Auburn coach Gus Malzahn thinks no college football player compares to Texas A&M's Johnny Manziel on the offensive side of the ball.
Manziel was officially the best last year, partly due to his superb performance against the Tigers.
The reigning Heisman Trophy winner will try to torment No. 24 Auburn again and help the seventh-ranked Aggies to a fourth straight victory Saturday.
Manziel leads the SEC with an average of 305.8 passing yards, and his 14 touchdowns tie him for third. The sophomore quarterback also leads the team with 427 rushing yards while averaging 6.5 per carry and scoring five TDs.
"He's the best offensive player in college football. He's very good within their system but he's probably even better once things break down," Malzahn told the team's official website. "He's a great backyard player. He makes very good decisions and puts a lot of pressure on the defense.
"It's almost like watching a video game sometimes with the stuff he does."
That certainly was the case in the Aggies' first SEC meeting with the Tigers last Oct. 27, when Manziel scored five touchdowns - three rushing - while shredding Auburn's defense in a 63-21 road victory. He completed 16 of 23 passes for 260 yards and added 90 on the ground on nine carries.
Manziel showed off his playmaking ability in last Saturday's 41-38 win over Ole Miss. He ran 18 times for 113 yards and two TDs while connecting on 31 of 39 passes for 346 yards and an interception before Josh Lambo's 33-yard field goal as time expired.
Manziel seems to have found another reliable target after Travis Labhart unexpectedly had career highs of eight catches and 97 yards. The senior wide receiver caught three passes for 52 yards and a touchdown prior to that breakout performance.
"This time of year, if you're going to continue to win, you're going to have to have guys that play at a high level that maybe before the year you didn't talk about," coach Kevin Sumlin said.
"Travis has been a guy who is another great story for us. I know for a fact four weeks ago our quarterback felt as comfortable with him as anybody. So when he went in the game, for him to have the type of success he had was a surprise to a lot of people, but not to guys on the team."
Success through the air may be tough for the Aggies (5-1, 2-1) since Auburn (5-1, 2-1) has allowed four scoring passes while collecting seven interceptions.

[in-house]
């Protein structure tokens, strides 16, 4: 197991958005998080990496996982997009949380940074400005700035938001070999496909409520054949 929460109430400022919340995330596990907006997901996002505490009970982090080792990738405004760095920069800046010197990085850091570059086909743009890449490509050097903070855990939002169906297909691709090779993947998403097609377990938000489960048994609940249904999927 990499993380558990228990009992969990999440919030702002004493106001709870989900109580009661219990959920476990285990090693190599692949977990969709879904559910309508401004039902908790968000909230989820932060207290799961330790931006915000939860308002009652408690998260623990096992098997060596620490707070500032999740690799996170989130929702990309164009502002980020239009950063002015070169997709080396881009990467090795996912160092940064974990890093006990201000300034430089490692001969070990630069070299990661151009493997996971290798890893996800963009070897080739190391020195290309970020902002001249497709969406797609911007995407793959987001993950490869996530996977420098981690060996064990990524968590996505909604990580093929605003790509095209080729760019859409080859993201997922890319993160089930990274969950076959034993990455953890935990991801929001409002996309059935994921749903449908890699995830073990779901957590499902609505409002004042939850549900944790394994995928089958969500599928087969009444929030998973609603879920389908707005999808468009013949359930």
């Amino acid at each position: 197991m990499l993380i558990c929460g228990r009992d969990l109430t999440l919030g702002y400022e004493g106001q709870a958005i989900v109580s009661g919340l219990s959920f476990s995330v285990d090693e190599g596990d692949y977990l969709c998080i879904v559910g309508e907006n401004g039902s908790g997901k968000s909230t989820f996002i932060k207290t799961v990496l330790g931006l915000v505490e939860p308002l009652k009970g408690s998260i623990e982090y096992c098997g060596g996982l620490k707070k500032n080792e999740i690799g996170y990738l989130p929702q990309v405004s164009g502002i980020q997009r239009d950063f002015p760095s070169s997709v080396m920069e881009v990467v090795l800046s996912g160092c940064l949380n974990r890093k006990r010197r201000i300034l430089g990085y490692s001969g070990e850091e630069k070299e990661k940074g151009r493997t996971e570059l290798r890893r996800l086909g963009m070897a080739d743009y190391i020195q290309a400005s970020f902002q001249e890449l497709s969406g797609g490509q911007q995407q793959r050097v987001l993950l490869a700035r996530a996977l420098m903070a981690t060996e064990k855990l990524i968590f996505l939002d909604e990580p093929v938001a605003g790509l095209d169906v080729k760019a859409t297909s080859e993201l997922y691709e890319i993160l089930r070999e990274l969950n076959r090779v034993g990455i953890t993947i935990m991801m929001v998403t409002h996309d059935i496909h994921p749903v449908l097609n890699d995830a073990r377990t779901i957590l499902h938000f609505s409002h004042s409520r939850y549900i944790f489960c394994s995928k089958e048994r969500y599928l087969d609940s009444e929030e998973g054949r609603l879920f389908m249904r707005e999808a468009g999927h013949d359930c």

The Tigers are coming off their best performance of the season, pounding FCS program Western Carolina 62-3 last Saturday. They dominated the Catamounts in every facet, totaling 712 yards while holding them to 173.
Despite that offensive display that helped move Auburn into the Top 25 for the first time since November 2011, there will be a change under center with Nick Marshall returning from a knee injury, moving freshman Jeremy Johnson to the bench.
Like Manziel, Marshall gives the Tigers a serious threat out of the pocket, averaging 5.2 yards per carry. The junior's rushing ability was evident in a 30-22 win over then-No. 24 Mississippi on Oct. 5, when he scampered for a career-high 140 yards and two touchdowns on 14 carries.
"Nick is great on his feet," running back Tre Mason said. "He can do some of the things Johnny can do. He's great on his feet, if not even better. That guy is just a complete athlete and people need to look out for him because he's going to be making plays himself.
"He's a great leader. He's a great athlete. He's somebody we need going into this game to make his plays and get this 'W.'"
Marshall, though, hasn't been very efficient passing, completing 59.2 percent of his attempts for 902 yards with four scores and four INTs. He hasn't had a TD pass since tossing two in a 24-20 win over Mississippi State on Sept. 14.
Facing Texas A&M, however, could help. The Aggies gave up an average of 321.5 passing yards and 13 touchdowns over the past four games.
The run defense hasn't been much better, surrendering 165.3 yards over that span, and Mason had 80 with a touchdown on 12 attempts in last year's meeting.
The junior enters with 209 yards while averaging 5.8 per carry with five touchdowns over the past three games.
Still, Malzahn feels limiting Manziel's impact in the running game could be key to proving Auburn deserves to remain among the elite.
"That's something that each defense tries to scheme up," Malzahn said. "He finds a way to be effective no matter how you play him.
"The only thing that we've talked about, the only thing on our mind, is this year. It's a huge challenge for us. It's another measuring stick for our program and where we're at this year."
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